On the Feast of Stephen

December 26th, 2008
Marketing Advertising Blog — VuManhThang.Com

By Pastor William Cwirla

 

Today
is St. Stephen’s Day.  You know that from the popular Christmas carol: 
“Good King Wenceslas looked out, on the feast of Stephen.”  That’s
December 26th.  And so the color is red instead of the usual Christmas
white, not to match the Christmas poinsettias, but to match the blood
of Stephen, the Church’s first martyr

 

As
a matter of fact, two of the twelve days of Christmas are martyrs
days.  Today, the feast of St. Stephen, and December 28th, the feast of
the holy innocents, on which we remember the baby boys of Bethlehem who
died under Herod’s sword for no other reason than they resembled
Jesus.  This is no coincidence.  The coming of Christ always brings the
cross and opposition.

 

The
Baby of Bethlehem has fists clenched in blood.  He is the world’s great
war-Lord, God’s enmity maker, the devil’s head crusher.  The Revelation
depicts Him as rider on a white horse with robes dipped in blood and a
sword coming out of His mouth.  This Baby from Bethlehem is destined
for blood, and so there is a very close connection between the Christ
Child and the first Christian martyr.

 

The eastern Orthodox sing this hymn on St. Stephen’s day:

 

Yesterday the Master assumed our flesh

And became our guest.

Today His servant is stoned to death

And departs in the flesh:

The glorious protomartyr Stephen.

 

Stephen is offered to the King

As a living sacrifice.

For today he departs in the flesh

To God Almighty who came to dwell in the flesh

Completing his combat in honor

For the sake of Christ.

 

Christmas
comes with a cross.  The wood of the manger is never far removed from
the wood of the cross.  Both preach the same thing:  “He came to His
own, but His own did not receive Him.”  The Messiah is a rejected
Messiah.  He is the rejected Savior.  The cross and Christ always go
together.  You can’t have one without the other, and any Christ without
a cross is not the genuine article.  

 

Stephen
didn’t volunteer to be Christ’s first martyr.  He had a fairly mundane
job in the congregation at Jerusalem making sure that the Greek widows
had enough food.  One of the things the early church did was provide
care for elderly widows who had no family to take them in.  The church
in Jerusalem was composed of Hebrews and Greeks.  And, as inevitably
happens, there was tension between the two.  The Greek widows were
complaining that the Hebrews were being given special treatment.  And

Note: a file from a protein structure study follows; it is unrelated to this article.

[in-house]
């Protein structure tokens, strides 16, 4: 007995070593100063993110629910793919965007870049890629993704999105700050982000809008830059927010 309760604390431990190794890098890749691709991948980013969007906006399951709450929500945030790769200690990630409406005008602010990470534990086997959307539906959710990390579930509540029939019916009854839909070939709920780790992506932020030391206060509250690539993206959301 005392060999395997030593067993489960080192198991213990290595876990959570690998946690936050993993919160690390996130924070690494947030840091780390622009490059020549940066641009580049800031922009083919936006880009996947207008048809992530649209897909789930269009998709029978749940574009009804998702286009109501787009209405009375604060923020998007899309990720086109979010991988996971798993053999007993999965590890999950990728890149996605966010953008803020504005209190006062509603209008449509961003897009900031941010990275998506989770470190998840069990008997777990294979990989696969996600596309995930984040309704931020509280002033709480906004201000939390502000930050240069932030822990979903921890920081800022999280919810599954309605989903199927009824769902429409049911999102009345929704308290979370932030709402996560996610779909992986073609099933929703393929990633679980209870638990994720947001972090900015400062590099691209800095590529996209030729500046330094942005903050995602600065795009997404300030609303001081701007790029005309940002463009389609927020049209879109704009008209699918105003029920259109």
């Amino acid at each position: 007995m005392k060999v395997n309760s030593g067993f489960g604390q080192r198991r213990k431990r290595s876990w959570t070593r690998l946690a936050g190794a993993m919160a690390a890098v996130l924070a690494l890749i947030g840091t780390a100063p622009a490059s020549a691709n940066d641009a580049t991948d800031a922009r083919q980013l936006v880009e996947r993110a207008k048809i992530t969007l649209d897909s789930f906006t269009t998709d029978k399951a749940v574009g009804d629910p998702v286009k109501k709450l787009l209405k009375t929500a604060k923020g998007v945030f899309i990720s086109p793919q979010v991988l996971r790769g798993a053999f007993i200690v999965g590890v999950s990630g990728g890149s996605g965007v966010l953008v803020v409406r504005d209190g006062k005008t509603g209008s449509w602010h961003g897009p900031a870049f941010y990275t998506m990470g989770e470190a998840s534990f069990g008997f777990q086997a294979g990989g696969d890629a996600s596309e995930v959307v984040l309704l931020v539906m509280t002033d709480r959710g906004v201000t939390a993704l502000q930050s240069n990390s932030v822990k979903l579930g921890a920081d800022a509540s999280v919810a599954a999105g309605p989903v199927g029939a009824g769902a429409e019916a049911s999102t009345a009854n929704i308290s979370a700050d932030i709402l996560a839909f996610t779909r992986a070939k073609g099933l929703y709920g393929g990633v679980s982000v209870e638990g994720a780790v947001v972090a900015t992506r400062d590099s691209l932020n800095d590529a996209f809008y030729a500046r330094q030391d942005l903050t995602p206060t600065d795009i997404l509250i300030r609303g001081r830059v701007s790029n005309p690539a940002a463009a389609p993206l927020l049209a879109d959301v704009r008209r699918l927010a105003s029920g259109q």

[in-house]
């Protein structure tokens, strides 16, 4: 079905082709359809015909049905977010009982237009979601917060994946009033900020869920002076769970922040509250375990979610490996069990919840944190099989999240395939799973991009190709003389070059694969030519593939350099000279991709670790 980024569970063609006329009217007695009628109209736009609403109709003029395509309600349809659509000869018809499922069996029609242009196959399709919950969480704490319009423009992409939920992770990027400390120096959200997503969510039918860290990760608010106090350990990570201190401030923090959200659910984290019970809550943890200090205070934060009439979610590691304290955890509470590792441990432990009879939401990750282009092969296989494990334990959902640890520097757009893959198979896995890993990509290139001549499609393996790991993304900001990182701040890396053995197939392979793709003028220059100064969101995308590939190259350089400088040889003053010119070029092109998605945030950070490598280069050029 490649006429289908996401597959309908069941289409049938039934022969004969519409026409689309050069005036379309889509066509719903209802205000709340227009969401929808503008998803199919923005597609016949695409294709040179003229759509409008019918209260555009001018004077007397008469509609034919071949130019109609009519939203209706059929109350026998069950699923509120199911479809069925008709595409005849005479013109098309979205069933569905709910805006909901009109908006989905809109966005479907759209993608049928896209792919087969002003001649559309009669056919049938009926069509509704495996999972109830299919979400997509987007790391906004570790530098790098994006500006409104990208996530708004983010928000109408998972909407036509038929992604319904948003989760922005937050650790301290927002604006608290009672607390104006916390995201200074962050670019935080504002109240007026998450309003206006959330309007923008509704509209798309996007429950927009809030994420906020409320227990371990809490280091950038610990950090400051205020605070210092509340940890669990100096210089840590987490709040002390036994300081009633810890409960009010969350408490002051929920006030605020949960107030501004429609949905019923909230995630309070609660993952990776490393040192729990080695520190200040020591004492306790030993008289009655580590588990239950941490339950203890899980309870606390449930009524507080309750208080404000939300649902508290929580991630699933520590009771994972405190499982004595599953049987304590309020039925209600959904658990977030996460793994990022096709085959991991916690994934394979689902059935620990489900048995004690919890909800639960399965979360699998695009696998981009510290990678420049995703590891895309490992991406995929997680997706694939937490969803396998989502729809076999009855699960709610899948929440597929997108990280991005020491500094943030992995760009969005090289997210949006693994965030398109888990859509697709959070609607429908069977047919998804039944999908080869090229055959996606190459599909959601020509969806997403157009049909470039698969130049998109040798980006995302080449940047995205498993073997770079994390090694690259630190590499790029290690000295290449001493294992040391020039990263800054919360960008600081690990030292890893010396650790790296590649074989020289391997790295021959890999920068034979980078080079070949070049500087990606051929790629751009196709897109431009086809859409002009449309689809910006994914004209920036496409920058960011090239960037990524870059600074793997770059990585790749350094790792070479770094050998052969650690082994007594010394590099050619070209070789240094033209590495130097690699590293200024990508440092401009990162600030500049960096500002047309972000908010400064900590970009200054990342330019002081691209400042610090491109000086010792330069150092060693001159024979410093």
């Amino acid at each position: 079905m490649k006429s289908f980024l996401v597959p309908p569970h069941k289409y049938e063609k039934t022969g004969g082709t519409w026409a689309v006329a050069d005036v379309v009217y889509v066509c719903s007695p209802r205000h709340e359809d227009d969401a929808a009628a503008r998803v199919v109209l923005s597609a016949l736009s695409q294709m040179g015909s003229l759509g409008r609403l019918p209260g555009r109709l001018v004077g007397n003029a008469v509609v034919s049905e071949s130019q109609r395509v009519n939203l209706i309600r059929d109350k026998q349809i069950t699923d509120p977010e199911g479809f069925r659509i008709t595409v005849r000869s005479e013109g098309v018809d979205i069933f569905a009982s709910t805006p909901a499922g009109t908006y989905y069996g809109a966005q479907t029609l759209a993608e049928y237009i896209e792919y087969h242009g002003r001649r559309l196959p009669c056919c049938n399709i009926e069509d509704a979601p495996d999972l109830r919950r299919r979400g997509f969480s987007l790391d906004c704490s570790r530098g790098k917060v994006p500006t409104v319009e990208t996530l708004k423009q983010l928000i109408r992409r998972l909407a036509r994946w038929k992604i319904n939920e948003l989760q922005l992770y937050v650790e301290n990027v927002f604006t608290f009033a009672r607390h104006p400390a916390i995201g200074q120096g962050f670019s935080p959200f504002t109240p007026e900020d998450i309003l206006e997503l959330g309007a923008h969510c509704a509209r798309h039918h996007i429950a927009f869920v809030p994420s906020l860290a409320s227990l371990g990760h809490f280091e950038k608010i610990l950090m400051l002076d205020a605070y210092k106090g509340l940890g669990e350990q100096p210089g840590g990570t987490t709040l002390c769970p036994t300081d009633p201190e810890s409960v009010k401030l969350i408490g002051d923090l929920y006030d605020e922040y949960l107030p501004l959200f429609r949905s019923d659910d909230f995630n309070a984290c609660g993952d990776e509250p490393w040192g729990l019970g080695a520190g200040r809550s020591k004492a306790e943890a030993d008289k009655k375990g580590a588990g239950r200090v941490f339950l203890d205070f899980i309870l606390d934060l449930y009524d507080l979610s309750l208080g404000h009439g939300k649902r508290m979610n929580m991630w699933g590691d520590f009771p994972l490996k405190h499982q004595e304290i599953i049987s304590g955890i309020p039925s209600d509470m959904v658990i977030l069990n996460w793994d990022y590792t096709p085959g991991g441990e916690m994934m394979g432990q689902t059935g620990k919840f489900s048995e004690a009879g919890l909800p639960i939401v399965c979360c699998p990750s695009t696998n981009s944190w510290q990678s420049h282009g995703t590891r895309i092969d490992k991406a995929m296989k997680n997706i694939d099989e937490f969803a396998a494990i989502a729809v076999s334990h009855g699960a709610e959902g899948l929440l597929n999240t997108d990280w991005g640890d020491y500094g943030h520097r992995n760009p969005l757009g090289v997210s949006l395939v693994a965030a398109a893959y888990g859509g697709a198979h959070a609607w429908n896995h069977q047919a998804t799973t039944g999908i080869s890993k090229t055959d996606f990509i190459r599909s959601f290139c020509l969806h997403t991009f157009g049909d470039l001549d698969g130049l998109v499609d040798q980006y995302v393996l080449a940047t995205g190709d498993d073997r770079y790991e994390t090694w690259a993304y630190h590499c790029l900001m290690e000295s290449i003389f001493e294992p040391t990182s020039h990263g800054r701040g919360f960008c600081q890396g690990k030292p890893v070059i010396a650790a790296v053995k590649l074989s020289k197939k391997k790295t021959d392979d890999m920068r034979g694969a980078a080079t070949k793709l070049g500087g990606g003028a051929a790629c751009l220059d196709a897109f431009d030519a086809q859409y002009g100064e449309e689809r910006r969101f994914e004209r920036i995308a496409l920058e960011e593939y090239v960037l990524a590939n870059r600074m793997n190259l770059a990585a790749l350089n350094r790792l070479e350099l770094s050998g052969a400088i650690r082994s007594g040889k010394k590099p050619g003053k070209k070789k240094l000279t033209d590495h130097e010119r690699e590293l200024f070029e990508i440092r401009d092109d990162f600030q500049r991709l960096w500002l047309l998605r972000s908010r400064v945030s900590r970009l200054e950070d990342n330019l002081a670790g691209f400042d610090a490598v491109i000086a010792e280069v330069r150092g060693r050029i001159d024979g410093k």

so the apostles directed the congregation to chose seven Greek men of
good standing to take make sure that the Greek widows were cared for. 
Kind of a board for social ministry.  Stephen was listed first among
them.  He is sometimes called the church’s first deacon.  And if all
deacon Stephen had done for the rest of his days was take care of
little old Greek widows, he probably would have lived a long, happy
life without much trouble.

 

But
Stephen was filled with grace and power of the Holy Spirit.  He did
many great wonders and signs.  And he spoke with such wisdom and power
that the Jews who debated with him couldn’t keep up.  That’s when the
trouble began.  Works of mercy won’t get you in trouble.  You might
even get a Congressional medal of honor or a Nobel peace prize.  But
preach Jesus, and the cross is sure to be right there with you.

 

Stephen
preached that Jesus was the Messiah, the Christ.  Now that alone
probably wouldn’t have stirred up too much trouble.  But it was the implications
of what he preached that created the stir.  You see, if Jesus truly is
the Christ, the Messiah, and if by His dying and rising He has won
salvation for the world, then the religion of Israel was
fulfilled.  The temple sacrifices were fulfilled.  The Law of Moses,
with its rules and regulations, was fulfilled..  And that’s what got Stephen in trouble.

 

Look
at the charges against him.  “He is speaking against this holy place
(the temple) and the law (of Moses).”  Most everyone will tolerate a
“live and let live, don’t ask don’t tell” approach to religion.  What
you believe is true for you, what I believe is true for me.  Moslem,
Buddhist, Hindu, Jew, Christian – whatever, so long as it keeps you out
of trouble.  You can even claim that your religion is exclusively true,
as most respectable religions do.  But preach that God was uniquely in
Christ reconciling the world to Himself, not counting men’s sins
against them, that Jesus alone is the Lamb of God who takes away the
sin of the world even before the world has the good sense to ask to
have its sins removed, and the world will pick up stones.

 

It’s
a curious thing.  Persecution in the book of Acts and in the
Revelation, comes from two places – religion and politics.  Religion
and Politics are the two great enemies of the good news that God has